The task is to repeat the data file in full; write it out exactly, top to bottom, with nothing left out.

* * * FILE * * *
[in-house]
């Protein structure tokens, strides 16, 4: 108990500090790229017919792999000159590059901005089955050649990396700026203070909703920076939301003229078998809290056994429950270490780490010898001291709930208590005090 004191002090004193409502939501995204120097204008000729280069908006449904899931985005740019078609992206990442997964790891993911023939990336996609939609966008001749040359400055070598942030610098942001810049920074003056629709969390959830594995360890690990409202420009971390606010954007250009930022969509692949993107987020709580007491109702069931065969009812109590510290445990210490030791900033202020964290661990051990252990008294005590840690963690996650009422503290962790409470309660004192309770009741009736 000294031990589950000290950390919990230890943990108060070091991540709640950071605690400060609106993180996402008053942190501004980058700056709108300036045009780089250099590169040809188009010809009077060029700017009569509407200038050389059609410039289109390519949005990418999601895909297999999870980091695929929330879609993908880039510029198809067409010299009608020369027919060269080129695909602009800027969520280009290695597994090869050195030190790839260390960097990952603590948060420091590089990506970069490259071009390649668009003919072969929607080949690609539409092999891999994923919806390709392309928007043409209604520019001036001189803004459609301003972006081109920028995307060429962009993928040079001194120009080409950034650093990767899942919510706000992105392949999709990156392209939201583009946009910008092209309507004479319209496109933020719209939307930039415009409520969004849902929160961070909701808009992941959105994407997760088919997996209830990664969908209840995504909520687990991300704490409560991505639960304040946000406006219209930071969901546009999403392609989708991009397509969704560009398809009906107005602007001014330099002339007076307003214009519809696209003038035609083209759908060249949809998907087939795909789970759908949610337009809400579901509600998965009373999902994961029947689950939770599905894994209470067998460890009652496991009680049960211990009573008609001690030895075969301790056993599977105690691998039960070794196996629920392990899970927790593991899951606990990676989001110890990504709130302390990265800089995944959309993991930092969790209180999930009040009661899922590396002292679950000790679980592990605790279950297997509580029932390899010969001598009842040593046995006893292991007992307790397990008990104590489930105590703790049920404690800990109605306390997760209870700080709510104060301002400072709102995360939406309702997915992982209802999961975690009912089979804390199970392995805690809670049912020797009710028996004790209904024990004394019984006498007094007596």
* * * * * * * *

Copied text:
[in-house]
């Protein structure tokens, strides 16, 4: 108990500090790229017919792999000159590059901005089955050649990396700026203070909703920076939301003229078998809290056994429950270490780490010898001291709930208590005090 004191002090004193409502939501995204120097204008000729280069908006449904899931985005740019078609992206990442997964790891993911023939990336996609939609966008001749040359400055070598942030610098942001810049920074003056629709969390959830594995360890690990409202420009971390606010954007250009930022969509692949993107987020709580007491109702069931065969009812109590510290445990210490030791900033202020964290661990051990252990008294005590840690963690996650009422503290962790409470309660004192309770009741009736 000294031990589950000290950390919990230890943990108060070091991540709640950071605690400060609106993180996402008053942190501004980058700056709108300036045009780089250099590169040809188009010809009077060029700017009569509407200038050389059609410039289109390519949005990418999601895909297999999870980091695929929330879609993908880039510029198809067409010299009608020369027919060269080129695909602009800027969520280009290695597994090869050195030190790839260390960097990952603590948060420091590089990506970069490259071009390649668009003919072969929607080949690609539409092999891999994923919806390709392309928007043409209604520019001036001189803004459609301003972006081109920028995307060429962009993928040079001194120009080409950034650093990767899942919510706000992105392949999709990156392209939201583009946009910008092209309507004479319209496109933020719209939307930039415009409520969004849902929160961070909701808009992941959105994407997760088919997996209830990664969908209840995504909520687990991300704490409560991505639960304040946000406006219209930071969901546009999403392609989708991009397509969704560009398809009906107005602007001014330099002339007076307003214009519809696209003038035609083209759908060249949809998907087939795909789970759908949610337009809400579901509600998965009373999902994961029947689950939770599905894994209470067998460890009652496991009680049960211990009573008609001690030895075969301790056993599977105690691998039960070794196996629920392990899970927790593991899951606990990676989001110890990504709130302390990265800089995944959309993991930092969790209180999930009040009661899922590396002292679950000790679980592990605790279950297997509580029932390899010969001598009842040593046995006893292991007992307790397990008990104590489930105590703790049920404690800990109605306390997760209870700080709510104060301002400072709102995360939406309702997915992982209802999961975690009912089979804390199970392995805690809670049912020797009710028996004790209904024990004394019984006498007094007596």